Younger Koreanists, with Em prominent among them, have begun to apply this approach to Korea. These scholars, noting the isolated nature of village life in premodern Korea and the sharp difference in regional dialects, suggest that ordinary villagers could not possibly have thought of themselves as fellow countrymen of villagers in other regions. These scholars also note that elites, conversely, often had outward-looking, universalistic orientations, as did aristocracies elsewhere, such as in premodern Europe. Finally, they observe that the very word for "nation" in Korean, minjok, is a neologism first employed by Japanese scholars as a translation of the Western concept and that it was first appropriated by Korean activists in the early twentieth century. They argue, therefore, that a Korean "nation" came into being only after that time.
In short, in the case of Korea we have an argument between "primordialists," who contend that nations are natural and universal units of history, and "modernists," who assert that nations are historically contingent products of modernity. The positions of both groups seem problematic. It seems unlikely that in the seventh century the popes of the warring states of Koguryo, Paekche, and Shilla all thought of themselves as members of a larger "Korean" collectivity. On the other hand, the inhabitants of the Korean peninsula had a much longer history-well over one thousand years-as a unified political collectivity than did the peoples studied by Gellner and Anderson. Not only does the remarkable endurance of the Korean state imply some sort of social and cultural basis for that unity, but the nature of the premodern Korean state as a centralized bureaucratic polity also suggests the possibility that the organizational activities of the state may have created a homogenous collectivity with a sense of shared identify much earlier than happened in the countries of western Europe that provided the model for "modernist" scholarship.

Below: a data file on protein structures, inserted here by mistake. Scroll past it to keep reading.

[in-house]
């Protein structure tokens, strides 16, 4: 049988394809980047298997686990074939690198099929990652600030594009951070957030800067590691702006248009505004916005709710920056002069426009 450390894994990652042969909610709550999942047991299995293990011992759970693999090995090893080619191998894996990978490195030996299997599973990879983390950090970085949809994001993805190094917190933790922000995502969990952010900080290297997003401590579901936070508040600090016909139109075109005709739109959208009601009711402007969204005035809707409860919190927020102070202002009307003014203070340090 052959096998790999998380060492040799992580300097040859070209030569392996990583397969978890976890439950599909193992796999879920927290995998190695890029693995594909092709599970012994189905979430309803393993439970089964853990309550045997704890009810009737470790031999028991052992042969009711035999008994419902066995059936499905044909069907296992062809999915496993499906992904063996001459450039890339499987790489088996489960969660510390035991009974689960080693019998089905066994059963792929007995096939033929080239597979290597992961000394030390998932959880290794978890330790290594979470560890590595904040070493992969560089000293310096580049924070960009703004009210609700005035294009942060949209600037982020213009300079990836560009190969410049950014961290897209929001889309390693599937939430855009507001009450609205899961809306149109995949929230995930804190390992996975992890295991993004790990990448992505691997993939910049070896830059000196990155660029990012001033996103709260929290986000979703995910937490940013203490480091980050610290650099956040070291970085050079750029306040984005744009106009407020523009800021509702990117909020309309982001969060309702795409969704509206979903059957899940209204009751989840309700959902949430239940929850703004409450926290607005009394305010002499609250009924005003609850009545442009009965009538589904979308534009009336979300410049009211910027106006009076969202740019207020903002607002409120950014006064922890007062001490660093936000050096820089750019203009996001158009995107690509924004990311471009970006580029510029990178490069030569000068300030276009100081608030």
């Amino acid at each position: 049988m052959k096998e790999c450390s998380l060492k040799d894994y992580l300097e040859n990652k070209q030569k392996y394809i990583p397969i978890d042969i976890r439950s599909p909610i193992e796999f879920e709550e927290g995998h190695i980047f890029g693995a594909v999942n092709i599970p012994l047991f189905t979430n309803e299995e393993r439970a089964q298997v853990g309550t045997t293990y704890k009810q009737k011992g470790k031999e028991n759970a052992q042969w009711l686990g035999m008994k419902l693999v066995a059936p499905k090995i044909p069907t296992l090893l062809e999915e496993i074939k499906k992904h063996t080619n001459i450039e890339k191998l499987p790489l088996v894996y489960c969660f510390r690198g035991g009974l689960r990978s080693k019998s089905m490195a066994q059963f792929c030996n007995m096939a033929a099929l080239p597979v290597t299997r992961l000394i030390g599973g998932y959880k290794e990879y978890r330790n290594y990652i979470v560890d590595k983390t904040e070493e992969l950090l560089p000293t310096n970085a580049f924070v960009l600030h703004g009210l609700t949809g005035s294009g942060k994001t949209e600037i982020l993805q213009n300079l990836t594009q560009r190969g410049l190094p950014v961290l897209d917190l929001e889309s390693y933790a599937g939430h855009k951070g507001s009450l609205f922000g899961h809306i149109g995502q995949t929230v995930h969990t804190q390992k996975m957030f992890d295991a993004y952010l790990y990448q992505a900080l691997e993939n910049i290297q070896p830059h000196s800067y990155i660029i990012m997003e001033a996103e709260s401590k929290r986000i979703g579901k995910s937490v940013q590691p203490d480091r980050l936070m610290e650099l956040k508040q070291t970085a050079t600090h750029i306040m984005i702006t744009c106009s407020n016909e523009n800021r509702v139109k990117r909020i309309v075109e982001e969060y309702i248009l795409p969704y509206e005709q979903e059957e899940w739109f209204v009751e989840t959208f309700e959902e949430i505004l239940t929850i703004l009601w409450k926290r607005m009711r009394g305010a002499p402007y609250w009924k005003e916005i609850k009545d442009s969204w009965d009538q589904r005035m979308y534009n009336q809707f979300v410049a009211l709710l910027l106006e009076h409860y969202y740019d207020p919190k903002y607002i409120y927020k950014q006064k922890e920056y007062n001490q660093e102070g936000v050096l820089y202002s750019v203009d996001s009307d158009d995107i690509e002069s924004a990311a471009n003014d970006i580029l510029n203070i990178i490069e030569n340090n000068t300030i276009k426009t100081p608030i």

|The primary purpose of the passage is to|
|Select the sentence in the third paragraph that provides information that supports the position of younger Koreanist regarding the creation of the Korean nation.|
|The author would probably agree with which of the following statements regarding the work of Gellner and of Anderson?|
|A law has been proposed requiring the cargo boxes of trucks carrying gravel to be covered by a tarpaulin, because vehicles driving close behind open-topped gravel trucks can be damaged by gravel flying off these trucks. The law is unlikely to substantially reduce such damage, however: flying gravel is much less likely to come from the cargo box itself than from the grooves of the tires, in which gravel can become wedged during loading.|